Today, new biotechnological tools have helped clarifying the striking clinical and genetic heterogeneity found within some of the major lymphoma entities recognized by the 2001 WHO classification. These tools are also suitable for the identification of pathogenetic mechanisms and subtype-specific molecular targets exploitable for therapeutic intervention. In particular, cDNA microarray for GEP has been among the most data-generating approaches so far. By an unsupervised approach, highly reproducible tumor-specific transcriptional gene signatures have made it possible to identify homogeneous subgroups of tumors with related signatures ,,, and by a supervised approach, to correlate specific signatures to distinct survival patterns.  In terms of outcome prediction, GEP also seems to provide additional prognostic information independent from the IPI.
So far, molecular predictive models have mainly been developed on patients treated before the advent of immunotherapy. The molecular predictors of clinical outcome need, therefore, to be validated also in the setting of modern combined treatment modalities (e.g. immunochemotherapy or radioimmunochemotherapy). However, already now, the consistent findings obtained by the large number of published microarray-based GEP studies allow to rationally designing clinical trials in which treatment cohorts are stratified according to molecular profiling criteria. This approach will test the prognostic impact of GEP in a prospective, even randomized manner and may lead to the recognition of genes that critically influence the response to investigational drugs. The lymphoid malignancies that, on the basis of available data, seem to be an appropriate initial target group for such an approach, are entities such as DLBCL, MCL and CLL.
| » Conclusion|| |
With knowledge generated from microarray and other studies on various forms of malignant lymphoid disorders, the diagnosis and classification of lymphomas should include measurement of parameters most relevant for determining the biologic and clinical behavior of each tumor so that patients can be segregated into prognostically distinct subsets. Gene expression profiling studies of lymphomas have included thousand of genes but as demonstrated in many of the papers in this review, the expression patterns of a limited number of genes are often sufficient to characterize specific subgroups of lymphomas, a feature that is important when aiming at developing arrays to be used in routine diagnosis and prognosis. Researchers have used different microarray platforms in their investigations and comparison of data across these platforms is a major challenge. An example of cross-platform comparison is the recent study by Wright et al. where two sets of data on DLBCL were compared. The GCB and ABC subgroups of DLBCL defined on the Lymphochip could be identified from an Affymetrix data set with a new statistical model and the two subgroups could be shown to maintain their specific correlation with survival in a platform-independent manner.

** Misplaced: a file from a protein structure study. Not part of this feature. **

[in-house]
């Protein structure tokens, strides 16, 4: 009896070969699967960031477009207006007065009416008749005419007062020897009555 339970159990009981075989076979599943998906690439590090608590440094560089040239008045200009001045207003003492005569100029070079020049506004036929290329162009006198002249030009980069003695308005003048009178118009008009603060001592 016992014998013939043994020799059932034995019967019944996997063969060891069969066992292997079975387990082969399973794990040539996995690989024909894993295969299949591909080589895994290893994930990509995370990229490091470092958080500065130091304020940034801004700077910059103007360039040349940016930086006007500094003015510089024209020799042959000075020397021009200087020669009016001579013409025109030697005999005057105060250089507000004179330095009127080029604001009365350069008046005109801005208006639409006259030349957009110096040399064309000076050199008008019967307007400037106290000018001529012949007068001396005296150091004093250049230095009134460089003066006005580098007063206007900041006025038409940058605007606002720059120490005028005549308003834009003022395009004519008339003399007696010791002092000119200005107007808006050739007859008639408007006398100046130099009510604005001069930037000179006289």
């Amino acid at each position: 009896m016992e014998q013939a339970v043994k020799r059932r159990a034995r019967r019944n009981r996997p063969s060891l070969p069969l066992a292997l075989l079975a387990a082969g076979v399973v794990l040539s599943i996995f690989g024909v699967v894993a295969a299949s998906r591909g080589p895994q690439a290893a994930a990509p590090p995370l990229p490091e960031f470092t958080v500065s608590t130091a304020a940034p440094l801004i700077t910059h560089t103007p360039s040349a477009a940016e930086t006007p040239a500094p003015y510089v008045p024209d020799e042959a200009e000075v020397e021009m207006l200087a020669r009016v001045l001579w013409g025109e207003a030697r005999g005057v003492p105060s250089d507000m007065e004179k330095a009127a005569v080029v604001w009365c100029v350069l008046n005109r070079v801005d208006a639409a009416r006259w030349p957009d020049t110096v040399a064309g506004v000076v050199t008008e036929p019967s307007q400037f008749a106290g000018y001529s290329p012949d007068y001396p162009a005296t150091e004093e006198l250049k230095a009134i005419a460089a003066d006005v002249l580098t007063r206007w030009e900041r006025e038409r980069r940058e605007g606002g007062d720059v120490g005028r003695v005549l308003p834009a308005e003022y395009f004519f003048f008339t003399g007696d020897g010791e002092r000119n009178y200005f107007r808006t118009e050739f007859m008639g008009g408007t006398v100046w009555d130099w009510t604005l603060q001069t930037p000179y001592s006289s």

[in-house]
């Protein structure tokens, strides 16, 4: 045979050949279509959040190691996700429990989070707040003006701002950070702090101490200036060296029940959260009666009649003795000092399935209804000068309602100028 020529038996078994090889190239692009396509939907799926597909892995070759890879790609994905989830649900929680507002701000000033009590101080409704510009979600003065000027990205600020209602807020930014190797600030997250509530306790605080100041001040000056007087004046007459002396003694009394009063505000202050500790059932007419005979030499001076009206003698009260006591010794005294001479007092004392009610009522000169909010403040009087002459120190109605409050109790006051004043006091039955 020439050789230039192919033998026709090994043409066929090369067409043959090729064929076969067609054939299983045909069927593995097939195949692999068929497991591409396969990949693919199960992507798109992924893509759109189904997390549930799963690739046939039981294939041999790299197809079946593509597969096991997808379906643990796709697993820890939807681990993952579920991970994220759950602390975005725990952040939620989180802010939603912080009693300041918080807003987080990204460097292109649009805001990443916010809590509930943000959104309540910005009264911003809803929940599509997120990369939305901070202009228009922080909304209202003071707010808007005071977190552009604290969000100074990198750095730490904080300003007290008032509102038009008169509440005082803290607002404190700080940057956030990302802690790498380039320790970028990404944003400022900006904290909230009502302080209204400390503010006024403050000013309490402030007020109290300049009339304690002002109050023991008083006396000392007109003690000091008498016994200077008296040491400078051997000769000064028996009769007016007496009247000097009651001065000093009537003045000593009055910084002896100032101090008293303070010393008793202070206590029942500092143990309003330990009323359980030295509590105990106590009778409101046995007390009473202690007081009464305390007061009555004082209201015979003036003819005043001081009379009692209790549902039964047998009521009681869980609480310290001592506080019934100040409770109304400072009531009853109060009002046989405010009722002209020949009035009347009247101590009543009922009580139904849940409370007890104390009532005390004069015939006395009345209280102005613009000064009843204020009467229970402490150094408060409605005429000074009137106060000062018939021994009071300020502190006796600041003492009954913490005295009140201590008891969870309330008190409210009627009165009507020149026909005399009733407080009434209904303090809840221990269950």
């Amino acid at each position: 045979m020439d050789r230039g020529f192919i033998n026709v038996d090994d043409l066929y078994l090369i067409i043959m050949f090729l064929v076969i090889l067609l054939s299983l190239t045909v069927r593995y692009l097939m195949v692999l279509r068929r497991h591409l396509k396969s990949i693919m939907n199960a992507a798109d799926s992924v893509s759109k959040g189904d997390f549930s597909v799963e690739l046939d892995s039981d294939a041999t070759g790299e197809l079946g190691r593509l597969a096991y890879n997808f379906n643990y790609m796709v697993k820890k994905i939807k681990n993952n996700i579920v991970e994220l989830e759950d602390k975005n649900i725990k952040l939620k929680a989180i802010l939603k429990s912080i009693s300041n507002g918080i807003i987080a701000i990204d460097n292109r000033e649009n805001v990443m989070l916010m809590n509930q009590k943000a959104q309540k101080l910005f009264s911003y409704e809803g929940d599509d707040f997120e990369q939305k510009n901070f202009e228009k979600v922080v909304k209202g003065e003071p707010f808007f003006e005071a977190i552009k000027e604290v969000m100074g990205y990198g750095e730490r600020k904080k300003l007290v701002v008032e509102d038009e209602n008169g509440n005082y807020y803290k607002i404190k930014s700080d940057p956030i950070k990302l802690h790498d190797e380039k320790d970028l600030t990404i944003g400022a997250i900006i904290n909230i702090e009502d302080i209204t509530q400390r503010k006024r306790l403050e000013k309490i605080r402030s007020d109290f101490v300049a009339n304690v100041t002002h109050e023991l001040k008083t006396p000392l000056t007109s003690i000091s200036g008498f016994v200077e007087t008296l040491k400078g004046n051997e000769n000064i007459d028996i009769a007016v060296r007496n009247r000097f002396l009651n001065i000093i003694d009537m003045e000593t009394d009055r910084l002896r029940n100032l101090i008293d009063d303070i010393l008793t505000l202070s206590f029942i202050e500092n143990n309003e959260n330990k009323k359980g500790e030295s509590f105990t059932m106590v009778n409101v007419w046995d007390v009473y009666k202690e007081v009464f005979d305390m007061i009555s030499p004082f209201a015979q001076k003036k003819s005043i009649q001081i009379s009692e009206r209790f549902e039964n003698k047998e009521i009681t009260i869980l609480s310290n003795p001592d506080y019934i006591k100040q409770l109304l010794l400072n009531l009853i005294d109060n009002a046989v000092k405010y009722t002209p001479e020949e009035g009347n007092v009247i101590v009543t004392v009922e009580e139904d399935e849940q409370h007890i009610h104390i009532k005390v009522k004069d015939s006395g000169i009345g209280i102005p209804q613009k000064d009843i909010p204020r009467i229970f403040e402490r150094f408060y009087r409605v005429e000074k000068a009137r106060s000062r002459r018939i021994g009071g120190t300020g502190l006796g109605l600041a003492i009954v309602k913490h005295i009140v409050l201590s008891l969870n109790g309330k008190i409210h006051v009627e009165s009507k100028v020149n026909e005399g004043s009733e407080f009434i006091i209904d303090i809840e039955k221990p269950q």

The most promising potential of gene expression profiling studies is the ability to define new therapeutic targets. One example of this is illustrated by the profiling studies of DLBCL where the ABC subgroup was noted to have an increased expression of the target genes of the transcription factor NF-kB. Davis et al. demonstrated constitutive activation of NF-kB in ABC-derived cell lines and when the NF-kB pathway was inhibited the cells underwent apoptosis. Inhibitors of the NF-kB pathway are at present being tested in clinical trials. Another possible therapeutic target could be cyclin D1 that is overexpressed in MCL patients. Inhibitors, like a p16INK4a -mimetic, could disrupt cyclin D1/CDK4 complexes should theoretically prolong the survival of MCL patients. As mentioned earlier, Elenitoba-Johnson et al. also suggested that inhibitors of p38MAPK could be used to treat transformed FL.  Thus, with reliable and verified GEPs defining molecularly distinct classes and subtypes of lymphomas, optimized mechanism based therapies should be an achievable future goal.
| » Acknowledgments|| |
This work was supported in part by an NCI grant (CA84967), Department of Health and Human Services. We would like to thank members of LLMPP consortium for their contribution in field of lymphoma-genomics. We apologize to the investigators whose work was not cited due to space limitations.
| » References|| |
|1.||Willis TG, Dyer MJ. The role of immunoglobulin translocations in the pathogenesis of B-cell malignancies. Blood 2000;96:808-22. |
|2.||Gottesfeld JM, Wolf VJ, Dang T, Forbes DJ, Hartl P. Mitotic repression of RNA polymerase III transcription in vitro mediated by phosphorylation of a TFIIIB component. Science 1994;263:81-4. |
|3.||Dierlamm J, Baens M, Wlodarska I, Stefanova-Ouzounova M, Hernandez JM, Hossfeld DK, et al. The apoptosis inhibitor gene API2 and a novel 18q gene, MLT are recurrently rearranged in the t(11;18)(q21;q21) associated with mucosa-associated lymphoid tissue lymphomas. Blood 1999;93:3601-9. |
|4.||Pasqualucci L, Neumeister P, Goossens T, Nanjangud G, Chaganti RS, Küppers R, et al. Hypermutation of multiple proto-oncogenes in B-cell diffuse large-cell lymphomas. Nature 2001;412:341-6. |
|5.||Pasqualucci L, Migliazza A, Basso K, Houldsworth J, Chaganti RS, Dalla-Favera R. Mutations of the BCL6 proto-oncogene disrupt its negative autoregulation in diffuse large B-cell lymphoma. Blood 2003;101:2914-23. |
|6.||Pasqualucci L, Bereschenko O, Niu H, Klein U, Basso K, Guglielmino R, et al. Molecular pathogenesis of non-Hodgkin's lymphoma: The role of Bcl-6. Leuk Lymphoma 2003;44:S5-12. |
|7.||Sanchez-Izquierdo D, Buchonnet G, Siebert R, Gascoyne RD, Climent J, Karran L, et al. MALT1 is deregulated by both chromosomal translocation and amplification in B-cell non-Hodgkin lymphoma. Blood 2003;101:4539-46. |
|8.||Mao JH, Wu D, Perez-Losada J, Nagase H, DelRosario R, Balmain A. Genetic interactions between Pten and p53 in radiation-induced lymphoma development. Oncogene 2003;22:8379-85. |